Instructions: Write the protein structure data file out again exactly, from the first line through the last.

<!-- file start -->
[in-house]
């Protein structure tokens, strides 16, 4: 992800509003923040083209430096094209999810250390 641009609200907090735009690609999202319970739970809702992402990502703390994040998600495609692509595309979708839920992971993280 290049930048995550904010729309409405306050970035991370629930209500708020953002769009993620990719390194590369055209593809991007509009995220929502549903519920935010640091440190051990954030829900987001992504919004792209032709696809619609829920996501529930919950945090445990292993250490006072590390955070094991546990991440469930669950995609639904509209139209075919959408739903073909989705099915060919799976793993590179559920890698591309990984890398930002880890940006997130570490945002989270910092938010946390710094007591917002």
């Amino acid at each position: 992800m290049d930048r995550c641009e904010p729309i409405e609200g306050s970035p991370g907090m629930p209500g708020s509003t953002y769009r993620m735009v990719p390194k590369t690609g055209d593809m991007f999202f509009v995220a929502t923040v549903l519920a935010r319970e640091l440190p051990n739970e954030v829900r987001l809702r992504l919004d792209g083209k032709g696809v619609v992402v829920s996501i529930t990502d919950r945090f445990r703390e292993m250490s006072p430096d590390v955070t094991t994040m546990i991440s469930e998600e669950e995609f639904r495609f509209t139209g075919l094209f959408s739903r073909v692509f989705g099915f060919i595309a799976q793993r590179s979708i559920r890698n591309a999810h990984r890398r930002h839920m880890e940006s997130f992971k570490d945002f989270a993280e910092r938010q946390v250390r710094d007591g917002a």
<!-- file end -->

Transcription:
[in-house]
């Protein structure tokens, strides 16, 4: 992800509003923040083209430096094209999810250390 641009609200907090735009690609999202319970739970809702992402990502703390994040998600495609692509595309979708839920992971993280 290049930048995550904010729309409405306050970035991370629930209500708020953002769009993620990719390194590369055209593809991007509009995220929502549903519920935010640091440190051990954030829900987001992504919004792209032709696809619609829920996501529930919950945090445990292993250490006072590390955070094991546990991440469930669950995609639904509209139209075919959408739903073909989705099915060919799976793993590179559920890698591309990984890398930002880890940006997130570490945002989270910092938010946390710094007591917002």
């Amino acid at each position: 992800m290049d930048r995550c641009e904010p729309i409405e609200g306050s970035p991370g907090m629930p209500g708020s509003t953002y769009r993620m735009v990719p390194k590369t690609g055209d593809m991007f999202f509009v995220a929502t923040v549903l519920a935010r319970e640091l440190p051990n739970e954030v829900r987001l809702r992504l919004d792209g083209k032709g696809v619609v992402v829920s996501i529930t990502d919950r945090f445990r703390e292993m250490s006072p430096d590390v955070t094991t994040m546990i991440s469930e998600e669950e995609f639904r495609f509209t139209g075919l094209f959408s739903r073909v692509f989705g099915f060919i595309a799976q793993r590179s979708i559920r890698n591309a999810h990984r890398r930002h839920m880890e940006s997130f992971k570490d945002f989270a993280e910092r938010q946390v250390r710094d007591g917002a």